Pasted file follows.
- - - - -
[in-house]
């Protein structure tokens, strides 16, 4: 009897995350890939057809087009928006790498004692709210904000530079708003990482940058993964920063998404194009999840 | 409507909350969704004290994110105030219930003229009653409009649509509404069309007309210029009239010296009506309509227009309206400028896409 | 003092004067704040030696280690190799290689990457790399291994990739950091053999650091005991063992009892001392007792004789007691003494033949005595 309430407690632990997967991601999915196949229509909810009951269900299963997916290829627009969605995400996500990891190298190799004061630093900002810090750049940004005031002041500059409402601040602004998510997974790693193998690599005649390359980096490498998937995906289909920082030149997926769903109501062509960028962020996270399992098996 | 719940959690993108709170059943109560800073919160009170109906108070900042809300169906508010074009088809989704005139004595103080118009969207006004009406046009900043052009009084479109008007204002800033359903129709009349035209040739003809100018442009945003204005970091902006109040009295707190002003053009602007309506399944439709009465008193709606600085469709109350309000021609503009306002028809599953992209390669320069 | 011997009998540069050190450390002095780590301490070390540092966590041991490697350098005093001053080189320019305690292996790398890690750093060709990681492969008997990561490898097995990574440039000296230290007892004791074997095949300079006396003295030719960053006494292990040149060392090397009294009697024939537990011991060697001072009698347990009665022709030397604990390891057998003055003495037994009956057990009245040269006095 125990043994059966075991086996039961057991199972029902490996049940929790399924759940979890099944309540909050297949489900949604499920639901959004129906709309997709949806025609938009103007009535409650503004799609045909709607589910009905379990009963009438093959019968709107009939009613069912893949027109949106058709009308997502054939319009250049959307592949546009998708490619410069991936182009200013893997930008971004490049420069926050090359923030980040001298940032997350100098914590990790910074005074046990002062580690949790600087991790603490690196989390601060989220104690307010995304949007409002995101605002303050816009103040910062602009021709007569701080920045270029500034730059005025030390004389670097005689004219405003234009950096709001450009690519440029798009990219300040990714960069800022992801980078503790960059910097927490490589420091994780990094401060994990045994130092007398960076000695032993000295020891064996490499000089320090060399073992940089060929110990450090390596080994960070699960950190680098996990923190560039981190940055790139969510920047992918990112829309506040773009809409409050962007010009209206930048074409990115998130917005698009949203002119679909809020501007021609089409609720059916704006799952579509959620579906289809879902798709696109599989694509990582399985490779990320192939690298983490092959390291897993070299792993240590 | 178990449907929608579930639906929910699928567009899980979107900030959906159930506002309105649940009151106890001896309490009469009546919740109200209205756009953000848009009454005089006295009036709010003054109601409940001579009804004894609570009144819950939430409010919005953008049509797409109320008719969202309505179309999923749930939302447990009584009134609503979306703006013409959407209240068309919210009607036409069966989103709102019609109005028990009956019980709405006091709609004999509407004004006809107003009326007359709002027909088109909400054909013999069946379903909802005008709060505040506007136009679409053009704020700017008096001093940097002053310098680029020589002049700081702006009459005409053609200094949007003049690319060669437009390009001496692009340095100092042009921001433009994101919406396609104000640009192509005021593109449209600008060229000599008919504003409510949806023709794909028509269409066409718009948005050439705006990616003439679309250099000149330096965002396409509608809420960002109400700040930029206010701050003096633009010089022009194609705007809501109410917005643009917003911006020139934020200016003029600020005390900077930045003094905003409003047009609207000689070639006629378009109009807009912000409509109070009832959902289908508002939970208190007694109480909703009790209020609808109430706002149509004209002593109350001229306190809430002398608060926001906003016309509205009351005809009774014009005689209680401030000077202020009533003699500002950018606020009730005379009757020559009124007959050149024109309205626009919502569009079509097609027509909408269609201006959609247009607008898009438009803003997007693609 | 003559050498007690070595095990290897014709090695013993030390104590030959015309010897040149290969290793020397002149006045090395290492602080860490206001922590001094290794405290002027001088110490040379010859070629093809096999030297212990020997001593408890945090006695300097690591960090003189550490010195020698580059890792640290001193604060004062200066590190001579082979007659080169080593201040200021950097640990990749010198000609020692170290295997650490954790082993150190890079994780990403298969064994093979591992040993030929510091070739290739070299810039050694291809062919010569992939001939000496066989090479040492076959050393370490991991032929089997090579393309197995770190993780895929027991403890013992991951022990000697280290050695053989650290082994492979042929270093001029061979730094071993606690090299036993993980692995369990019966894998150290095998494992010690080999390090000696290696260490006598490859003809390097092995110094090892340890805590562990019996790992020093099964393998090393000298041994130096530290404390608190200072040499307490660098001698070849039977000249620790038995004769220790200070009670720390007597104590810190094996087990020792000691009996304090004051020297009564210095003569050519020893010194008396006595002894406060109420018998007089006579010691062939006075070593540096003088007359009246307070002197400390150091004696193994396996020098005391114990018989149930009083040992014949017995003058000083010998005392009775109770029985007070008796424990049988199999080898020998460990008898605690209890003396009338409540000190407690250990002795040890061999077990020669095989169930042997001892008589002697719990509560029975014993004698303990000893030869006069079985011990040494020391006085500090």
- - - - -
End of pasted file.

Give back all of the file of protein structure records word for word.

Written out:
[in-house]
């Protein structure tokens, strides 16, 4: 009897995350890939057809087009928006790498004692709210904000530079708003990482940058993964920063998404194009999840 | 409507909350969704004290994110105030219930003229009653409009649509509404069309007309210029009239010296009506309509227009309206400028896409 | 003092004067704040030696280690190799290689990457790399291994990739950091053999650091005991063992009892001392007792004789007691003494033949005595 309430407690632990997967991601999915196949229509909810009951269900299963997916290829627009969605995400996500990891190298190799004061630093900002810090750049940004005031002041500059409402601040602004998510997974790693193998690599005649390359980096490498998937995906289909920082030149997926769903109501062509960028962020996270399992098996 | 719940959690993108709170059943109560800073919160009170109906108070900042809300169906508010074009088809989704005139004595103080118009969207006004009406046009900043052009009084479109008007204002800033359903129709009349035209040739003809100018442009945003204005970091902006109040009295707190002003053009602007309506399944439709009465008193709606600085469709109350309000021609503009306002028809599953992209390669320069 | 011997009998540069050190450390002095780590301490070390540092966590041991490697350098005093001053080189320019305690292996790398890690750093060709990681492969008997990561490898097995990574440039000296230290007892004791074997095949300079006396003295030719960053006494292990040149060392090397009294009697024939537990011991060697001072009698347990009665022709030397604990390891057998003055003495037994009956057990009245040269006095 125990043994059966075991086996039961057991199972029902490996049940929790399924759940979890099944309540909050297949489900949604499920639901959004129906709309997709949806025609938009103007009535409650503004799609045909709607589910009905379990009963009438093959019968709107009939009613069912893949027109949106058709009308997502054939319009250049959307592949546009998708490619410069991936182009200013893997930008971004490049420069926050090359923030980040001298940032997350100098914590990790910074005074046990002062580690949790600087991790603490690196989390601060989220104690307010995304949007409002995101605002303050816009103040910062602009021709007569701080920045270029500034730059005025030390004389670097005689004219405003234009950096709001450009690519440029798009990219300040990714960069800022992801980078503790960059910097927490490589420091994780990094401060994990045994130092007398960076000695032993000295020891064996490499000089320090060399073992940089060929110990450090390596080994960070699960950190680098996990923190560039981190940055790139969510920047992918990112829309506040773009809409409050962007010009209206930048074409990115998130917005698009949203002119679909809020501007021609089409609720059916704006799952579509959620579906289809879902798709696109599989694509990582399985490779990320192939690298983490092959390291897993070299792993240590 | 178990449907929608579930639906929910699928567009899980979107900030959906159930506002309105649940009151106890001896309490009469009546919740109200209205756009953000848009009454005089006295009036709010003054109601409940001579009804004894609570009144819950939430409010919005953008049509797409109320008719969202309505179309999923749930939302447990009584009134609503979306703006013409959407209240068309919210009607036409069966989103709102019609109005028990009956019980709405006091709609004999509407004004006809107003009326007359709002027909088109909400054909013999069946379903909802005008709060505040506007136009679409053009704020700017008096001093940097002053310098680029020589002049700081702006009459005409053609200094949007003049690319060669437009390009001496692009340095100092042009921001433009994101919406396609104000640009192509005021593109449209600008060229000599008919504003409510949806023709794909028509269409066409718009948005050439705006990616003439679309250099000149330096965002396409509608809420960002109400700040930029206010701050003096633009010089022009194609705007809501109410917005643009917003911006020139934020200016003029600020005390900077930045003094905003409003047009609207000689070639006629378009109009807009912000409509109070009832959902289908508002939970208190007694109480909703009790209020609808109430706002149509004209002593109350001229306190809430002398608060926001906003016309509205009351005809009774014009005689209680401030000077202020009533003699500002950018606020009730005379009757020559009124007959050149024109309205626009919502569009079509097609027509909408269609201006959609247009607008898009438009803003997007693609 | 003559050498007690070595095990290897014709090695013993030390104590030959015309010897040149290969290793020397002149006045090395290492602080860490206001922590001094290794405290002027001088110490040379010859070629093809096999030297212990020997001593408890945090006695300097690591960090003189550490010195020698580059890792640290001193604060004062200066590190001579082979007659080169080593201040200021950097640990990749010198000609020692170290295997650490954790082993150190890079994780990403298969064994093979591992040993030929510091070739290739070299810039050694291809062919010569992939001939000496066989090479040492076959050393370490991991032929089997090579393309197995770190993780895929027991403890013992991951022990000697280290050695053989650290082994492979042929270093001029061979730094071993606690090299036993993980692995369990019966894998150290095998494992010690080999390090000696290696260490006598490859003809390097092995110094090892340890805590562990019996790992020093099964393998090393000298041994130096530290404390608190200072040499307490660098001698070849039977000249620790038995004769220790200070009670720390007597104590810190094996087990020792000691009996304090004051020297009564210095003569050519020893010194008396006595002894406060109420018998007089006579010691062939006075070593540096003088007359009246307070002197400390150091004696193994396996020098005391114990018989149930009083040992014949017995003058000083010998005392009775109770029985007070008796424990049988199999080898020998460990008898605690209890003396009338409540000190407690250990002795040890061999077990020669095989169930042997001892008589002697719990509560029975014993004698303990000893030869006069079985011990040494020391006085500090």